Microsoft founder and self-confessed lover of software Bill Gates predicts that in a few years, this will change completely - you will simply tell your device, in everyday language, what you want to accomplish and it will deliver. Depending on your comfort levels with cognitive offloading and sharing your personal information (and your employer's IP and privacy policies), your device will understand your unique context and needs. He sees a near future where we all have a truly personal assistant with us at all times.

There are issues that will need plenty of discussion and resolution, and Gates acknowledges this. These include the widening of the digital divide between the haves and have-nots, privacy, loss of control and the erosion of skills as well as the vulnerability of systems to attack and the risk of building our society on technologies that can let us down. We only have to look at the Optus outage in early November 2023 that caused small businesses that are cash-free to lose a half day's or more of income, took infrastructure such as trains offline and interfered with the operations of dozens of hospitals. 

AI and the future of work

Having competent humans in the loop to direct, reject, edit and tweak AI output is still very much desirable, but we're in the early days of its public use.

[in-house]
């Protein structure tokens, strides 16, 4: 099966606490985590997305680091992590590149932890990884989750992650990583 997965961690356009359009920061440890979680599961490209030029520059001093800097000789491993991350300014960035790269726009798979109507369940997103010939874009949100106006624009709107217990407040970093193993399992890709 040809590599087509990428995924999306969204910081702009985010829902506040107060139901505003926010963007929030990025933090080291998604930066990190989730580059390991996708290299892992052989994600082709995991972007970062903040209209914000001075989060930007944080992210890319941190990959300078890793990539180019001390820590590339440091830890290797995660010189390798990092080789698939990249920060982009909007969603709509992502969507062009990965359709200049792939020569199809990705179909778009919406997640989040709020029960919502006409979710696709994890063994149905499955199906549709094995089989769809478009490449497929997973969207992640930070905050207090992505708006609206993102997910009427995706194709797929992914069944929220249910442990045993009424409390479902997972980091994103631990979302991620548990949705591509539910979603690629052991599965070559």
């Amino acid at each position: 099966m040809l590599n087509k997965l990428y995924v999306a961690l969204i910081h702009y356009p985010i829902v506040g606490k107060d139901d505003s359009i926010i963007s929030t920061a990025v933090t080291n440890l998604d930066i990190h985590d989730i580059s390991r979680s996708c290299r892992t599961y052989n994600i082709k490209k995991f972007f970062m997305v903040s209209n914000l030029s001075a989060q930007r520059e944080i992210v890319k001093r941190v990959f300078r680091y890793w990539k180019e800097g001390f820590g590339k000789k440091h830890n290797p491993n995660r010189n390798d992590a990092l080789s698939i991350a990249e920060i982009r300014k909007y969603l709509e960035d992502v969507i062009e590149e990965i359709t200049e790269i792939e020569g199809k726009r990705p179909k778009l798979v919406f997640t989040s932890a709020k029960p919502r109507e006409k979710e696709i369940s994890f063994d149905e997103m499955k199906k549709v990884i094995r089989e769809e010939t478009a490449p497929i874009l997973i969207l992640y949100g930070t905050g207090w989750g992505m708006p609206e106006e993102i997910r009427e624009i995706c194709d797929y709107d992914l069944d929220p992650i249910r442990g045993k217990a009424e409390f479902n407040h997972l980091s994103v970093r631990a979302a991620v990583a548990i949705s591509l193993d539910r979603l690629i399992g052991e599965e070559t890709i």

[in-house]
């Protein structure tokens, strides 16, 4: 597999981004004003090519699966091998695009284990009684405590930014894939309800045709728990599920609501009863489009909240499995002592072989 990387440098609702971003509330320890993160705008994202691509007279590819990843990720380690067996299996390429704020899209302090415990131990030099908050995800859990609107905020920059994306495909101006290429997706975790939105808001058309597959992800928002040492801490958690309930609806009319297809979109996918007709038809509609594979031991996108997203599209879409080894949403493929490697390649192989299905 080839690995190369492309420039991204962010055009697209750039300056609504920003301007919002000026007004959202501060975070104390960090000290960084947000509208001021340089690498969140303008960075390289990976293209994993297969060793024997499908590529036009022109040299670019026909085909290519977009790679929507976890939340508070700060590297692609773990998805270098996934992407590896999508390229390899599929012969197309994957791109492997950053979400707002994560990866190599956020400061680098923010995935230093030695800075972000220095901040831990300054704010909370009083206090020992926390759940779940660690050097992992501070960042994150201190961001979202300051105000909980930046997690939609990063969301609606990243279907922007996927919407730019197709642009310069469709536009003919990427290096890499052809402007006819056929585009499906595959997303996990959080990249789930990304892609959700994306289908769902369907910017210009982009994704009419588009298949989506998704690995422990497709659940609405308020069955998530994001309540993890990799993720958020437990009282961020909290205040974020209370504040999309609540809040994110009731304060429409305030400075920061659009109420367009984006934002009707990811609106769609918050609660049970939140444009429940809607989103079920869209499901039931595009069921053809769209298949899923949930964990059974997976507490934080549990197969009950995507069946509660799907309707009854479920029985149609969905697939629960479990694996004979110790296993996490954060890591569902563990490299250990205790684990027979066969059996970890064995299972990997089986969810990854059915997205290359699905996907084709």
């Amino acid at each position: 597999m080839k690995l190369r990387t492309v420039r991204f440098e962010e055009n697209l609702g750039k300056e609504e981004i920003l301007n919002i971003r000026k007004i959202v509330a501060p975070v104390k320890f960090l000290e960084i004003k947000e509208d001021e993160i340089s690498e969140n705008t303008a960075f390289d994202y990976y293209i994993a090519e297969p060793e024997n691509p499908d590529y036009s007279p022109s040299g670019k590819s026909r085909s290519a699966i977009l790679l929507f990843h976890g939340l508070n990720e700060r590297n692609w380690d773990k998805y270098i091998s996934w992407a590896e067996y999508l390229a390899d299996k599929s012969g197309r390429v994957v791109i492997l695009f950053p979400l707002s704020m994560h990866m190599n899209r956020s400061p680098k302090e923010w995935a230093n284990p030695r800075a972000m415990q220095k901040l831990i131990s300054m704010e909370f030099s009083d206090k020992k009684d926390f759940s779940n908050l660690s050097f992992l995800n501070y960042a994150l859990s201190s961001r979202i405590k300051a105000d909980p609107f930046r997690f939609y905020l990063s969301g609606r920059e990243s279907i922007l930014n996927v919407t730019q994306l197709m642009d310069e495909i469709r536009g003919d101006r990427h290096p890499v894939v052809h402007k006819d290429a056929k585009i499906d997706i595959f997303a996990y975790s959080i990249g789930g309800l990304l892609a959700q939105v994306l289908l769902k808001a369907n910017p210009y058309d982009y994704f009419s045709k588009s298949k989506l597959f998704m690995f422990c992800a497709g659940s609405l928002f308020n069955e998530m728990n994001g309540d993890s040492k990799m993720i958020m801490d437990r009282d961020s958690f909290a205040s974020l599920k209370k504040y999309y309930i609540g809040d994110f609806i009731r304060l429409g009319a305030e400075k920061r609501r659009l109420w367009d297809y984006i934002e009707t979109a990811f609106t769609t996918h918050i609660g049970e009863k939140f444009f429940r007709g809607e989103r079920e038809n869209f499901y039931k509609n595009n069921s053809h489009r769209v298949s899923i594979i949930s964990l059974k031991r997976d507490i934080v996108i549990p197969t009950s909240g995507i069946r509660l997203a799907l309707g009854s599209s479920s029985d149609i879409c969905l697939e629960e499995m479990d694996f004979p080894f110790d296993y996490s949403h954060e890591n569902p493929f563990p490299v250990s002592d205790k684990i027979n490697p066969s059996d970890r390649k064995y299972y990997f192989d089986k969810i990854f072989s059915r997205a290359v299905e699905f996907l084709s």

What is in store for entry-level office jobs that involve writing, administration, coding and graphic design in the next few years? The answer is - no one is certain quite yet. 

The jobs that are most impacted are those that involve activities that AI can do more efficiently than humans. Repetitive, data-driven tasks, entry-level programming, analytics, engineering, graphic design, human resources, marketing, advertising, some aspects of customer support, legal research and of course teaching and learning design. Some experts (Eloundou et al., 2023) posit that software and tooling built on top of large language models could complete between 47% and 56% of all worker tasks in the US (obviously depending on the industry and application) significantly faster at the same level of quality. 

Research by the Boston Consulting Group (Fabrizio Dell'Acqua et al., 2023) on 18 different tasks done at the consulting company, found that of the 758 consultants involved in the study, those who used AI outperformed those who did not - by a considerable margin and by every way performance is measured. Interestingly too - those consultants who measured the worst before using AI had the biggest increase in their performance, indicating that AI use can be a leveller.